White Tailed Spiders Run Riot in Hobart this Spring
by Theresa Daley
The first time I saw a white tailed spider I was in my late twenties living in Melbourne, I thought they looked mean. How was I to know their bites caused necrotic ulcers?
You’ve probably seen them in your Hobart home and likely also jumped well out of their way believing your flesh will rot if they bite you, most people do. According to Australian Geographic this is a 20-year-old urban myth. They’re not after your flesh, they’re actually after daddy-long-legs and black house spiders.
During a home school first-aid demonstration I attended last year the facilitator explained the spiders find old skin cells delicious. “So who here keeps their room tidy and hangs up their towel?” More kids from that group would put their hand up today than did in that session I am sure of it.
They love are warm, dark spots in which to live. You’ll find them in your sheets, under cushions and just yesterday I saw one run between the floorboards. Should you be worried about their presence? What happens if they bite you, and are they even Hobart natives?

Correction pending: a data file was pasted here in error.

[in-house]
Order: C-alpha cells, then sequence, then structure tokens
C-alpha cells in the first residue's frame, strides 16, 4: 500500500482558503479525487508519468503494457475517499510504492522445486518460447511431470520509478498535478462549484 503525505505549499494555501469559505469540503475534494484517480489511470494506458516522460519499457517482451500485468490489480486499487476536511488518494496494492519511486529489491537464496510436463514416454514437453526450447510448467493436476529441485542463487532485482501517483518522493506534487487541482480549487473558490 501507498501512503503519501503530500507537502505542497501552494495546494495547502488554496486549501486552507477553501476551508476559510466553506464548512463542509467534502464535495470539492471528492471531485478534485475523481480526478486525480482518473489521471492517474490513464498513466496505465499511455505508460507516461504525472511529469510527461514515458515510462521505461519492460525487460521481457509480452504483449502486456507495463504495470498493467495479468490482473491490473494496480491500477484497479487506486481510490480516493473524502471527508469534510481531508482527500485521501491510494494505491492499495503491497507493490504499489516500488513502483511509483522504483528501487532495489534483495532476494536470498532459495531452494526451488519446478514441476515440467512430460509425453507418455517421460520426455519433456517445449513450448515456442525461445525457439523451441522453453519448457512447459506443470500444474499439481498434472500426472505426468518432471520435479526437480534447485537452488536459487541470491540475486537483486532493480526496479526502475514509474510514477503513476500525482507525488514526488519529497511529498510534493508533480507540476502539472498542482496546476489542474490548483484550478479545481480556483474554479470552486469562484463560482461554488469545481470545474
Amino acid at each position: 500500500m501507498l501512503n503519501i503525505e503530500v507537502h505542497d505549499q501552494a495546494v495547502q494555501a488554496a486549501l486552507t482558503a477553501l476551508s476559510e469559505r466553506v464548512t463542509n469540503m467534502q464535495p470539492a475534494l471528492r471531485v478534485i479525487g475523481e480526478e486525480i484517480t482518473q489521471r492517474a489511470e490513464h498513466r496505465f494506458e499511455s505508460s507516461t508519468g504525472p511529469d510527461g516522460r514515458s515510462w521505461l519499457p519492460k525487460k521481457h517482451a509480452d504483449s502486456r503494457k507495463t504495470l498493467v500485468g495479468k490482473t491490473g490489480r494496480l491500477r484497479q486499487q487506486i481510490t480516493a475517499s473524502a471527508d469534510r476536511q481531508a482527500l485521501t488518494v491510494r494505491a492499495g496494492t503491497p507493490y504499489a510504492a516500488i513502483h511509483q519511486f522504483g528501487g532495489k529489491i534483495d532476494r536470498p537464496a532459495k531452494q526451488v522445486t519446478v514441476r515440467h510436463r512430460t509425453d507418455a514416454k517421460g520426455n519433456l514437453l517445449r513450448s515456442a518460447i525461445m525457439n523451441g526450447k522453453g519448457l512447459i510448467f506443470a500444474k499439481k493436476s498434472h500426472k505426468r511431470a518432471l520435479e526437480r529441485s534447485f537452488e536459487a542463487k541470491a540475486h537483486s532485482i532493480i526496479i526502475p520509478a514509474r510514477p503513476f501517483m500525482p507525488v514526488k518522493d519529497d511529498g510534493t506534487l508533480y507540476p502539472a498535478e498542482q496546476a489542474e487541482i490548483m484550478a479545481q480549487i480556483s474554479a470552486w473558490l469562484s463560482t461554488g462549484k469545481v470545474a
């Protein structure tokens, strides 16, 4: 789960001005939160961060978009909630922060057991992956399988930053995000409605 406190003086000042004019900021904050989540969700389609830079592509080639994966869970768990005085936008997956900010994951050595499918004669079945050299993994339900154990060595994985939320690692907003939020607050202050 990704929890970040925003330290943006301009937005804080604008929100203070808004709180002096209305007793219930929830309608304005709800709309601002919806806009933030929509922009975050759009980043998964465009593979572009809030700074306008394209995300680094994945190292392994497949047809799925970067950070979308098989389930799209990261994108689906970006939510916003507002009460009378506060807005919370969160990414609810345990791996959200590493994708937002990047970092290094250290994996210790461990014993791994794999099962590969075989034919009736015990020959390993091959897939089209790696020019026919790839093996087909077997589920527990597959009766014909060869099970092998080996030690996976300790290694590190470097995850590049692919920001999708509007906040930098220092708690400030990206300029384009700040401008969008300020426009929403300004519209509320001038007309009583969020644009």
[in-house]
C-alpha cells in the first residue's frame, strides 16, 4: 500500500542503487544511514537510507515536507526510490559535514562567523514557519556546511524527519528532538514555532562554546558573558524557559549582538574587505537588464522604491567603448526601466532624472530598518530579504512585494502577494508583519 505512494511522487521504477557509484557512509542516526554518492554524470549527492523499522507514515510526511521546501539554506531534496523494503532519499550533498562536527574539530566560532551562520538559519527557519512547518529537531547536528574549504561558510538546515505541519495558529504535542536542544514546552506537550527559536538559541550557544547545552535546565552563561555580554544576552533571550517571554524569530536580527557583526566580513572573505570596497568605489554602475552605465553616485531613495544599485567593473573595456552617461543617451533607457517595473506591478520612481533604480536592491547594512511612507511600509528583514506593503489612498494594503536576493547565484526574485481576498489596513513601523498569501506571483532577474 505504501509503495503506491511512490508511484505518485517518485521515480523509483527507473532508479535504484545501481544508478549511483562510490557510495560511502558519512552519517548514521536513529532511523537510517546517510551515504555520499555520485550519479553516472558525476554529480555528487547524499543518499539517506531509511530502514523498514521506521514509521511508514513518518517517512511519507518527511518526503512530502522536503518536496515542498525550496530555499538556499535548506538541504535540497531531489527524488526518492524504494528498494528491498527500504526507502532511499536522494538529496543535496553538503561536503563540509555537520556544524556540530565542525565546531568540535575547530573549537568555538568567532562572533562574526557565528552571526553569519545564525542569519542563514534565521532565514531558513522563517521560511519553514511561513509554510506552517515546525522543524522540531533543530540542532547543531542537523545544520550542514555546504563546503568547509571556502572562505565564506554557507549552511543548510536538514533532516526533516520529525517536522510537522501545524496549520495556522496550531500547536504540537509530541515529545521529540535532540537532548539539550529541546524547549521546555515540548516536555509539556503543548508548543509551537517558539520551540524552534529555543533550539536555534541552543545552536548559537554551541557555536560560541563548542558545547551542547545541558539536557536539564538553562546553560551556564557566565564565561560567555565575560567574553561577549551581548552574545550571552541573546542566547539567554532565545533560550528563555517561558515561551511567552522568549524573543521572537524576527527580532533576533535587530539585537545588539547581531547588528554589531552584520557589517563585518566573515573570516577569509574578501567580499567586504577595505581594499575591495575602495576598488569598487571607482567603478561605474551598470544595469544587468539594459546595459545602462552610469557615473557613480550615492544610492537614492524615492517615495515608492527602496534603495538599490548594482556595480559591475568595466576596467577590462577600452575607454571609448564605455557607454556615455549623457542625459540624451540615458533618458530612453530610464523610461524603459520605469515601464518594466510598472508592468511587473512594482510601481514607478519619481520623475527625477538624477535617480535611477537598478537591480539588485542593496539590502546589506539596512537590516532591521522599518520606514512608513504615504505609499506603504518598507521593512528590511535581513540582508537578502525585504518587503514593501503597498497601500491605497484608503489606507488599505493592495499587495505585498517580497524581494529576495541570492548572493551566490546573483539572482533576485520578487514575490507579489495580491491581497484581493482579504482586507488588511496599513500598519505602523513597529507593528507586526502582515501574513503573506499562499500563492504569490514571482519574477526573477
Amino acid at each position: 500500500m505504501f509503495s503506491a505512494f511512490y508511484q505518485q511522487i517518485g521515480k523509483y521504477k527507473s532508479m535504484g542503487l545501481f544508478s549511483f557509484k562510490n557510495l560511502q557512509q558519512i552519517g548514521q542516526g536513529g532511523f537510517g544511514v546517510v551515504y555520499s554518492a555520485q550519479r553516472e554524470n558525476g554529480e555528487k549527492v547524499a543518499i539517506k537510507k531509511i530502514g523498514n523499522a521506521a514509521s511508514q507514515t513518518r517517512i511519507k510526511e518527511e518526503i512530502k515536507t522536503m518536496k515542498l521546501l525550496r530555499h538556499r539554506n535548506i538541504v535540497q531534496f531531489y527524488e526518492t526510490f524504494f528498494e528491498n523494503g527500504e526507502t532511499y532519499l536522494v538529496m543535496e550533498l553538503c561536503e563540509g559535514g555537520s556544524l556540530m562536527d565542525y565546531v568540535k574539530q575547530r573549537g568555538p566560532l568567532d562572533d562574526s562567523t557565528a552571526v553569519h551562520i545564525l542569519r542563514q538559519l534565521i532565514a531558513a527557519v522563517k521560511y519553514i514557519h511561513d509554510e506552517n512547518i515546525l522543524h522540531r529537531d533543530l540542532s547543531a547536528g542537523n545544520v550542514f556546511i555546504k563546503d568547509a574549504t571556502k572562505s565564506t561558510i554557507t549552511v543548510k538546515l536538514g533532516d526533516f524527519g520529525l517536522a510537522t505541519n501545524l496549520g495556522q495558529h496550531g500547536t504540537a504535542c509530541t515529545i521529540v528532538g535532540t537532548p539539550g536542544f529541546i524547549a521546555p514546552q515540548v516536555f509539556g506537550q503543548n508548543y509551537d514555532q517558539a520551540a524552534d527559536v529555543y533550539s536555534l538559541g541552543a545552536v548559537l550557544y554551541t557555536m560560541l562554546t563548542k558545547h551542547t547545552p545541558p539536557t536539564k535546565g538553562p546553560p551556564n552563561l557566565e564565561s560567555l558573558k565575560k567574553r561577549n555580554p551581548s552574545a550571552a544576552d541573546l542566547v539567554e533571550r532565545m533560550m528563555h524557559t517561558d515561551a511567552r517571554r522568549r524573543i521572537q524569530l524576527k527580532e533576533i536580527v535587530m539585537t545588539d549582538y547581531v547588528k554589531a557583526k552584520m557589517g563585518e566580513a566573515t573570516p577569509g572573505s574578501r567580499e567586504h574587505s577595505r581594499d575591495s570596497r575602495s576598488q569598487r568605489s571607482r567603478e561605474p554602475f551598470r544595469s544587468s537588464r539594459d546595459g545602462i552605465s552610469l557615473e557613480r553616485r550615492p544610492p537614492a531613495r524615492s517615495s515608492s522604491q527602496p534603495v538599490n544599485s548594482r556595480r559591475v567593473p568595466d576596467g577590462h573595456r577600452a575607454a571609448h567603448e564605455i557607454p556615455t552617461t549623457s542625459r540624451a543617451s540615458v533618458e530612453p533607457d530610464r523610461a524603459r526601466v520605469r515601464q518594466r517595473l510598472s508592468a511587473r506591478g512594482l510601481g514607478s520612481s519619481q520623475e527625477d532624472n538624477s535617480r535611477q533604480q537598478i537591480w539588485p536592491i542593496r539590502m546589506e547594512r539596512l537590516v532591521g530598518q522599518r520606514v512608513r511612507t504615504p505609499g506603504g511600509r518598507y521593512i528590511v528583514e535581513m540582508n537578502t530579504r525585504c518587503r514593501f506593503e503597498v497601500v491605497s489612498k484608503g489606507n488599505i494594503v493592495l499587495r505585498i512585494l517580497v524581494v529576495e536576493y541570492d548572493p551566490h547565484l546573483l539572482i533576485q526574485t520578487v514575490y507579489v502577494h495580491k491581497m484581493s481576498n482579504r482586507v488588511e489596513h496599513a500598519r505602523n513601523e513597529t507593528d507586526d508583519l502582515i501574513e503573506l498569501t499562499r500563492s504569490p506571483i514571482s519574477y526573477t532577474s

Yes, they’re native. Being Tasmanian they enjoy a nice comfy home just as much as you do in the changeable warm/wet/cold/ sunny Tassie spring. That’s why you’ll be seeing more of them around now. White tailed spiders don’t spin webs, they patrol at night looking for their next meal. Living behind your lounge, in your wardrobe or under your bed gives them the perfect vantage point from which to emerge, hunt down black house spiders in your home and eat them.
White tailed spiders are found in the southern parts of Australia and up as far as Queensland, though less prevalent. They also live under bark in the garden and bushland along with living in the crevices of your home. Their presence is a sign of biodiversity in your area, this is a great thing.
If you are bitten by a white tailed spider the chances are you’ll feel pain on par with a bee sting. The area which is bitten will swell up and go red, if you have ice nearby put some on to reduce the pain and swelling. If not, no need to worry as it’s highly unlikely the situation will medically escalate. You’ll also want to make sure the bite site is clean.
A regular, fairly harmless, native resident of Tasmania their presence in your home fills the role of ‘pest man’.
With white tailed spiders in your home you can rest easy knowing that other house spiders’ numbers are kept in check. The next time you see one, rather than jumping three metres into the air to avoid a bite, give it a little smile because it’s not so mean after all.